1. I am in love with roasted cherry or grape tomatoes in combination with either fresh goat cheese or homemade ricotta. Just toss the tomatoes with olive oil and salt and pepper, stick in a 400 degree oven and wait until they caramelize and burst. You can deglaze the pan with a little white wine if you like. I like to dump the warm tomatoes on top of the cheese and let them melt together, then garnish with fresh basil or some pesto. It's not exactly a dip but it spreads easily and I guarantee people will find a way to scoop it up.

                  Also, I like any artichoke dip with tortilla chips. My family loves an ultra simple version - a can of brine-packed (not oil marinated) artichoke hearts, chopped, one cup of mayonnaise, one cup of grated parmesan cheese and a bit of tabasco. Combine, spread in a pie plate and bake until bubbly. Sounds gross, tastes heavenly!

                  1. A fig, olive and nut tapenade with balsamic and rosemary
                    Pancetta, carmelized leeks and asparagus
                    Cajun blackened salmon with orange marmalade
                    Lamb, tzatiki and dried cranberries
                    Cotija cheese, mayo, lime and chili powder (deconstructed elotes, HA.)

                    1. I'm on a neufchatel and shrimp kick right now and really, I'd probably take a bit of the roasted garlic, capers and some lemon juice then "mash" then down with tiny canned shrimp with salt and green onions to taste.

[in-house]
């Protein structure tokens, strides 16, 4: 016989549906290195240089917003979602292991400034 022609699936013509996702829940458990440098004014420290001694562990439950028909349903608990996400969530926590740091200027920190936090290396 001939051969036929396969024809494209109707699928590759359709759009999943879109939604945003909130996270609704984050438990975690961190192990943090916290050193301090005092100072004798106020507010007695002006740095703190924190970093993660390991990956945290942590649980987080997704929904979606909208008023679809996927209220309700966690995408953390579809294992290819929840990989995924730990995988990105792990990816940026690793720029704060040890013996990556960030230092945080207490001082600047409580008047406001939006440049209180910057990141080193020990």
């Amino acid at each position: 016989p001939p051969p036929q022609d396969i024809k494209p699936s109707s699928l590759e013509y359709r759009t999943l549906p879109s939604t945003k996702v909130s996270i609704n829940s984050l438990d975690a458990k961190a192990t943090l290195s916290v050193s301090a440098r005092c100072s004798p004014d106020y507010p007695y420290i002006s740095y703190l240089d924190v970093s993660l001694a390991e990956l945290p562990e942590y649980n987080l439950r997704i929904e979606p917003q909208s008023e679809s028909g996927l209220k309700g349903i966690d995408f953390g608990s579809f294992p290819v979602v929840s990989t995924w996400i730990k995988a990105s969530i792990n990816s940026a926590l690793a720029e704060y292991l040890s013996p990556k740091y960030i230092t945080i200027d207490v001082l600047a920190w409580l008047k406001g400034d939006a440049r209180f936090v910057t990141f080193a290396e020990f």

When you say out of the box, I'm hoping you won't hate me too much for a salsa - but it is a teensy bit out of the box, at least. Basically, make pico de gallo, but instead of tomatoes used watermelon. It will take a LOT of seasoning to taste, but if you find the sweet spot it's really refreshing.

                      2 Replies
                      1. re: shanagain

                        but instead of tomatoes used watermelon. It will take a LOT of seasoning to taste, but if you find the sweet spot it's really refreshing.


                        What kind of seasoning?

                        1. re: ipsedixit

                          I like salt and more salt on watermelon in any form, but if you have chili-salt that is sold for fruit, that is very good too. The trick is finding that (no pun intended) sweet spot that isn't too sweet, at least for me.

                          I find it's better after sitting at least 3 hours in the fridge, but you honestly have to taste and taste again before serving to see if it needs more salt or lime juice.

                      2. Not sure if hummus is too ordinary. Make it more dippable by mising it with some yogurt.

                        1. Put a layer of refried beans in a baking dish. Spread a layer of pinto or black beans on top. Add a layer of some kind of fruit salsa, then top with shredded pepper jack. Pop in the over or broiler till the cheese bubbles. Serve hot to great acclaim. This is also good with banana chips, for that tropical spicy-fruity thing.